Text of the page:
The number of election-related incidents so far number more than 700, including assaults on opposition campaigners, the destruction of property, including Gen Fonseka's political offices and the homes of his supporters, and as many as six killings. "The level of abuse by the state is unprecedented," Mr Weliamuna said. Opposition parties have accused the police and some government agencies of carrying out political work for the president.

Election posters and cut-outs of candidates are banned in Sri Lanka but the elections commissioner Dayananda Dissanayake has watched helplessly as the law has been flagrantly ignored. His orders to police to remove them have only led to opposition candidate's posters being pulled down while the president's remained in place. Election laws also specify equal coverage for all candidates in the state-owned media - newspapers, television and radio - as these are run with public funds. Here too, the ruling party has been favoured.

Mr Dissanayake told reporters on Sunday that he expects a voter turnout of 80 per cent, high in a country where polls average between 60 per cent to 75 per cent. While the Sinhalese-dominated south is likely to be divided between Mr Rajapaksa and Gen Fonseka, the key to victory lies in the north where most of the Tamil minority live, analysts say. Sinhalese make up roughly 74 per cent of the country's 20 million population, while Tamils and Muslims account for most of the remainder.

In the 2005 presidential election, the leader of the opposition United National Party (UNP), Ranil Wickremesinghe, obtained more than 70 per cent of the vote in the northern districts of Jaffna and Vavuniya, yet he lost to Mr Rajapaksa as less than 15 per cent of the 700,000 voters in Jaffna cast their ballots after Tamil rebels called a boycott of the polls. The rebels are no more and journalists in the region say there is more support for Gen Fonseka than for the president, one of the reasons being that Mr Wickremesinghe's UNP is backing the opposition candidate.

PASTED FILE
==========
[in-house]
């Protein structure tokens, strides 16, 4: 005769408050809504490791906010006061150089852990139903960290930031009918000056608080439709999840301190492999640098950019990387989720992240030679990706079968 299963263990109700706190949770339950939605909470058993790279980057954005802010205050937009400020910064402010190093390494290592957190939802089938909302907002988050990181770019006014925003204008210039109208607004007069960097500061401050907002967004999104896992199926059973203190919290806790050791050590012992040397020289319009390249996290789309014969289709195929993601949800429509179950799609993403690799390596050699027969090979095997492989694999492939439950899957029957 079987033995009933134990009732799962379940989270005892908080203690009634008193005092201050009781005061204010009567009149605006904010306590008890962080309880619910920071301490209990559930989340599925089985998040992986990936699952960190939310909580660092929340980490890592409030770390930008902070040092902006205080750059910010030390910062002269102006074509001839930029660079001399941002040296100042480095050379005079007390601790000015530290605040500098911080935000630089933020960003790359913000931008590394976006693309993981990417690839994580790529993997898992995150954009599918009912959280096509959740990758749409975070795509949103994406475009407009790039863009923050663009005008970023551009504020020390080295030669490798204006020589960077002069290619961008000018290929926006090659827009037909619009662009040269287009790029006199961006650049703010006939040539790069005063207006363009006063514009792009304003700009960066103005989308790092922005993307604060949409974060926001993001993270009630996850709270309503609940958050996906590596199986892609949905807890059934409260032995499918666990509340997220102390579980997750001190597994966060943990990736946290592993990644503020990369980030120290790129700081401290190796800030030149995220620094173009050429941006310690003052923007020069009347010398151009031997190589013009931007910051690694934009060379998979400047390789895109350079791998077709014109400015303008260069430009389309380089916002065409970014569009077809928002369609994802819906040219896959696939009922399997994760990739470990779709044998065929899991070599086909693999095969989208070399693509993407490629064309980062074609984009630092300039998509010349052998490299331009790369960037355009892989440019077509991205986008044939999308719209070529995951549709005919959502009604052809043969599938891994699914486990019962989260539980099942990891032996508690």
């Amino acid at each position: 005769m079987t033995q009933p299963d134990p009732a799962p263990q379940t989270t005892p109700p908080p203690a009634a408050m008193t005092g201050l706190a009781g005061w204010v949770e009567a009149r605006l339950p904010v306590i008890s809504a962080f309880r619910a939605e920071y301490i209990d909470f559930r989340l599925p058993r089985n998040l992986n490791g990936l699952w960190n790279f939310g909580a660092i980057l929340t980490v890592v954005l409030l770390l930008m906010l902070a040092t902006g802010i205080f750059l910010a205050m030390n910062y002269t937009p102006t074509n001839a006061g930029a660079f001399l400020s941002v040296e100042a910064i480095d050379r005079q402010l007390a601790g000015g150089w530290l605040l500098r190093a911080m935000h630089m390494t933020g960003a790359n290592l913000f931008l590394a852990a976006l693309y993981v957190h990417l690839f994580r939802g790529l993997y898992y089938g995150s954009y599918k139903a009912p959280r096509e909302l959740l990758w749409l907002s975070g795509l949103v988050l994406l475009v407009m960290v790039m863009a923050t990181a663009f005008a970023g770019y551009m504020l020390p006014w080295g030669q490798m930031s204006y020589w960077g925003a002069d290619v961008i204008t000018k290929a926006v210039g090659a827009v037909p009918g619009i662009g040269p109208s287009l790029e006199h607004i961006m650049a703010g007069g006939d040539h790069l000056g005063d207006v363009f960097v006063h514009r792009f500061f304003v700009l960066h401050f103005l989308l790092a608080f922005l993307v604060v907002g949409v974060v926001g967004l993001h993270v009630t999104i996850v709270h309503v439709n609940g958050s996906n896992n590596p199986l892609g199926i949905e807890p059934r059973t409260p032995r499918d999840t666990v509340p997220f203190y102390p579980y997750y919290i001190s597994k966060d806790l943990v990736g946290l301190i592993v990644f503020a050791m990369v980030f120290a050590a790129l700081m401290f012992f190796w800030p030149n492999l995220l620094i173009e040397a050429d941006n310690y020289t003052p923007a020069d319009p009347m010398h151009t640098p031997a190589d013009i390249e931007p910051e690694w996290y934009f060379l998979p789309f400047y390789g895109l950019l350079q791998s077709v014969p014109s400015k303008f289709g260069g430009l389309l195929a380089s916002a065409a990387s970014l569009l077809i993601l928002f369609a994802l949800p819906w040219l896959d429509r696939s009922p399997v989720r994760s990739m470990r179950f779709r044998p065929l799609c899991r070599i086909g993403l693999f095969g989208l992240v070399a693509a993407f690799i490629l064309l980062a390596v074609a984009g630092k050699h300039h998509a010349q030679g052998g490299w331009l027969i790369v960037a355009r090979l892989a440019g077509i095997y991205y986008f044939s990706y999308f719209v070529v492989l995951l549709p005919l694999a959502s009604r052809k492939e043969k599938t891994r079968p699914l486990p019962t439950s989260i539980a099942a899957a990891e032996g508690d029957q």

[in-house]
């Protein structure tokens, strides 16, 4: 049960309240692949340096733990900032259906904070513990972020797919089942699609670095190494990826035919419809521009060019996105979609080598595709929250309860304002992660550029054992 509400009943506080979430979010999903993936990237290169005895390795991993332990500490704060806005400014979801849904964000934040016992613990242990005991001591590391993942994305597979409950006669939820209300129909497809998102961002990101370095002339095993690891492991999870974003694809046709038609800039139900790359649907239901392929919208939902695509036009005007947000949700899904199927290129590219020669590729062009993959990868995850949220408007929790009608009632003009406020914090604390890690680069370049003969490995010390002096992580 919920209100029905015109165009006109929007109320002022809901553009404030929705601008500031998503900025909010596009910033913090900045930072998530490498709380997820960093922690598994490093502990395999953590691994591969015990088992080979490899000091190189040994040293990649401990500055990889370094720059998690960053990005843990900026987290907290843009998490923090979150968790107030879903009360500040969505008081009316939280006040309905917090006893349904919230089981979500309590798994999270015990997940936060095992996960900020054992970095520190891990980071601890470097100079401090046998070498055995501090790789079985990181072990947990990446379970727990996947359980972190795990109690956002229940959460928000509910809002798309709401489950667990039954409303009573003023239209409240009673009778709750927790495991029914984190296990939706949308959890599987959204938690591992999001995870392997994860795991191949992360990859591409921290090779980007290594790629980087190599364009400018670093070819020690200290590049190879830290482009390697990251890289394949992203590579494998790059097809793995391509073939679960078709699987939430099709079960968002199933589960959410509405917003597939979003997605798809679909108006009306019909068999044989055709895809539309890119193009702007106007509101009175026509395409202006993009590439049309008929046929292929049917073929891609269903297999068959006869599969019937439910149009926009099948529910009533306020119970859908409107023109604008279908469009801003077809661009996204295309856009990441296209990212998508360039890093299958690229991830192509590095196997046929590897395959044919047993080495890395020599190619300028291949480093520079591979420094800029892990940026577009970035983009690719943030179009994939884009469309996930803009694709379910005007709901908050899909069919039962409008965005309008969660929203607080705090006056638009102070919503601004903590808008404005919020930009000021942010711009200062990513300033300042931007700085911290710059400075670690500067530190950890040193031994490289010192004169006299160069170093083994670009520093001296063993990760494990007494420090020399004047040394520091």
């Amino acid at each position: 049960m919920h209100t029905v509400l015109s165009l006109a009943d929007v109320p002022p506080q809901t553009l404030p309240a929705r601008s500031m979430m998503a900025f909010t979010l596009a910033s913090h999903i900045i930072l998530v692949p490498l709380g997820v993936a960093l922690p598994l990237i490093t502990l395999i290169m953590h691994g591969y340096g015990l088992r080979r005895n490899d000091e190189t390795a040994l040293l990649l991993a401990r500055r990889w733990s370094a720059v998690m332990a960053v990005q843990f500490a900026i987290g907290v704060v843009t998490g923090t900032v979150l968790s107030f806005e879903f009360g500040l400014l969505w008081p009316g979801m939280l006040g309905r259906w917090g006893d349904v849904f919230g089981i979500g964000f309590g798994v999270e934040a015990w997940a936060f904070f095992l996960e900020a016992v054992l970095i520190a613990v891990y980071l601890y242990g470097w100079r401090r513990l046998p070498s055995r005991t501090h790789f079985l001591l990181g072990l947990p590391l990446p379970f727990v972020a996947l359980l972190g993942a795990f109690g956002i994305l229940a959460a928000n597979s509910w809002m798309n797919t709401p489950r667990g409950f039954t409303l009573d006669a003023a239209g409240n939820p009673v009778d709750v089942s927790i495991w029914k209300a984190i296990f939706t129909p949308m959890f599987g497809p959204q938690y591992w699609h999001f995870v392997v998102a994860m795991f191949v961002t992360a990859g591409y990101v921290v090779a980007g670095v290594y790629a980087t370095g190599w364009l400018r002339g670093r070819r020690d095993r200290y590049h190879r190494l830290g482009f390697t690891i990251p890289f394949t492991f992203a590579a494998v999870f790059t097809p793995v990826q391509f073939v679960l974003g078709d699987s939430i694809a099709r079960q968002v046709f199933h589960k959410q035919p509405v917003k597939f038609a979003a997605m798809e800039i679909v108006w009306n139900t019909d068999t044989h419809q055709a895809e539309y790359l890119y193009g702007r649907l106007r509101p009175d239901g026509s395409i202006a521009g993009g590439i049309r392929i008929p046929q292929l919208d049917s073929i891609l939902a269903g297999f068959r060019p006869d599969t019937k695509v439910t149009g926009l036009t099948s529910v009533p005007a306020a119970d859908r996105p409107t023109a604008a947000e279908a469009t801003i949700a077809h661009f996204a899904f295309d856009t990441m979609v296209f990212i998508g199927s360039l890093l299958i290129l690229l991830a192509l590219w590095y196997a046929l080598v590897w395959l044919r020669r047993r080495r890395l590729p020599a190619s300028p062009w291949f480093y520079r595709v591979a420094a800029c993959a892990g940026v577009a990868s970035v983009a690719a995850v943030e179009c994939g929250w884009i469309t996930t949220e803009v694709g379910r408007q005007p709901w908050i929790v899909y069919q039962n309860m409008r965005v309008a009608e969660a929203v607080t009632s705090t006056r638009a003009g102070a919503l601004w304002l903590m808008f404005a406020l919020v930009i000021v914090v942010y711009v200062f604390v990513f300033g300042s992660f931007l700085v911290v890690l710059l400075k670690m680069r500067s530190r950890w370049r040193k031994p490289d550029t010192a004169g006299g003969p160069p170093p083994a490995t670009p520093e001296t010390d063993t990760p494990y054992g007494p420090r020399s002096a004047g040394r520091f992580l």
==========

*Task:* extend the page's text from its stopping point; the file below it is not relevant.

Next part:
"The people are backing Gen Fonseka because the main Tamil party here, the Tamil National Alliance, has also urged people to vote for the opposition candidate," said a senior newspaper editor in Jaffna, who asked to remain anonymous for fear of repercussions. He added that in a clean poll, votes from Jaffna could decide the winner. But he said there were worries that the poll will be marred by voter intimidation, including the possibility that bombs may be set off to scare voters away from going out to cast their votes.

"Some senior commanders of the army and senior police officers have been transferred [here], triggering fears that there could be rigging or other forms of intimidation," the journalist said. Security has been tightened in the capital and other areas amid fears of protests or even riots if people believe the vote has been rigged or official intimidation and abuse of power has played a role in the result.